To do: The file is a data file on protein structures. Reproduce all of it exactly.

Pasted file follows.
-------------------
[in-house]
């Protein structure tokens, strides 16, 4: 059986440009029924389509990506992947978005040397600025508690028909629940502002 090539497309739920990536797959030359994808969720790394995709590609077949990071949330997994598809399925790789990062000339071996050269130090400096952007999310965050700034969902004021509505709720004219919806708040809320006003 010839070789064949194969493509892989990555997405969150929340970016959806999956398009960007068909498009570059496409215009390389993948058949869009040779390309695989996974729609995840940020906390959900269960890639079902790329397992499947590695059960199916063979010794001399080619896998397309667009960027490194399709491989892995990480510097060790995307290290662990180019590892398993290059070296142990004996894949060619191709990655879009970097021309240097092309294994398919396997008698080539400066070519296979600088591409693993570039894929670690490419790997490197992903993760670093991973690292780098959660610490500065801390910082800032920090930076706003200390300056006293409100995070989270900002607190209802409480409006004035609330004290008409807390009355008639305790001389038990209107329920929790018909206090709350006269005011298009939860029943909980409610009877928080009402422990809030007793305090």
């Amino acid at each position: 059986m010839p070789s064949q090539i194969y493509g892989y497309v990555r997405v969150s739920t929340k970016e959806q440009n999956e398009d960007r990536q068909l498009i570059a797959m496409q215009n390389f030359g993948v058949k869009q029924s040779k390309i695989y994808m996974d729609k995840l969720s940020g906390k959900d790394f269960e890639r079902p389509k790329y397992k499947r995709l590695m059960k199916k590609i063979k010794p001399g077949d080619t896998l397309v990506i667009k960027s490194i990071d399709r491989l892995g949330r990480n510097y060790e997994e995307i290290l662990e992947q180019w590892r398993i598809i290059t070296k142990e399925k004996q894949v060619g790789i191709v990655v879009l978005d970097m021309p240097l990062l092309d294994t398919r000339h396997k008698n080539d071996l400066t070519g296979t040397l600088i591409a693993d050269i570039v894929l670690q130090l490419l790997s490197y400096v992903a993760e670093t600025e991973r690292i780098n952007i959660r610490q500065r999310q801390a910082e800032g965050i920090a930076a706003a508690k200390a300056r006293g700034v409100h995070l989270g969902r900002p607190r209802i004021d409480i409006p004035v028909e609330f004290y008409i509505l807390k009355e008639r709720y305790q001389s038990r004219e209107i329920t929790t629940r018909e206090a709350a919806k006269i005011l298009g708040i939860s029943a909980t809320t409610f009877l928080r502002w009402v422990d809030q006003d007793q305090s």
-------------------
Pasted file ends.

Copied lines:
[in-house]
């Protein structure tokens, strides 16, 4: 059986440009029924389509990506992947978005040397600025508690028909629940502002 090539497309739920990536797959030359994808969720790394995709590609077949990071949330997994598809399925790789990062000339071996050269130090400096952007999310965050700034969902004021509505709720004219919806708040809320006003 010839070789064949194969493509892989990555997405969150929340970016959806999956398009960007068909498009570059496409215009390389993948058949869009040779390309695989996974729609995840940020906390959900269960890639079902790329397992499947590695059960199916063979010794001399080619896998397309667009960027490194399709491989892995990480510097060790995307290290662990180019590892398993290059070296142990004996894949060619191709990655879009970097021309240097092309294994398919396997008698080539400066070519296979600088591409693993570039894929670690490419790997490197992903993760670093991973690292780098959660610490500065801390910082800032920090930076706003200390300056006293409100995070989270900002607190209802409480409006004035609330004290008409807390009355008639305790001389038990209107329920929790018909206090709350006269005011298009939860029943909980409610009877928080009402422990809030007793305090």
């Amino acid at each position: 059986m010839p070789s064949q090539i194969y493509g892989y497309v990555r997405v969150s739920t929340k970016e959806q440009n999956e398009d960007r990536q068909l498009i570059a797959m496409q215009n390389f030359g993948v058949k869009q029924s040779k390309i695989y994808m996974d729609k995840l969720s940020g906390k959900d790394f269960e890639r079902p389509k790329y397992k499947r995709l590695m059960k199916k590609i063979k010794p001399g077949d080619t896998l397309v990506i667009k960027s490194i990071d399709r491989l892995g949330r990480n510097y060790e997994e995307i290290l662990e992947q180019w590892r398993i598809i290059t070296k142990e399925k004996q894949v060619g790789i191709v990655v879009l978005d970097m021309p240097l990062l092309d294994t398919r000339h396997k008698n080539d071996l400066t070519g296979t040397l600088i591409a693993d050269i570039v894929l670690q130090l490419l790997s490197y400096v992903a993760e670093t600025e991973r690292i780098n952007i959660r610490q500065r999310q801390a910082e800032g965050i920090a930076a706003a508690k200390a300056r006293g700034v409100h995070l989270g969902r900002p607190r209802i004021d409480i409006p004035v028909e609330f004290y008409i509505l807390k009355e008639r709720y305790q001389s038990r004219e209107i329920t929790t629940r018909e206090a709350a919806k006269i005011l298009g708040i939860s029943a909980t809320t409610f009877l928080r502002w009402v422990d809030q006003d007793q305090s």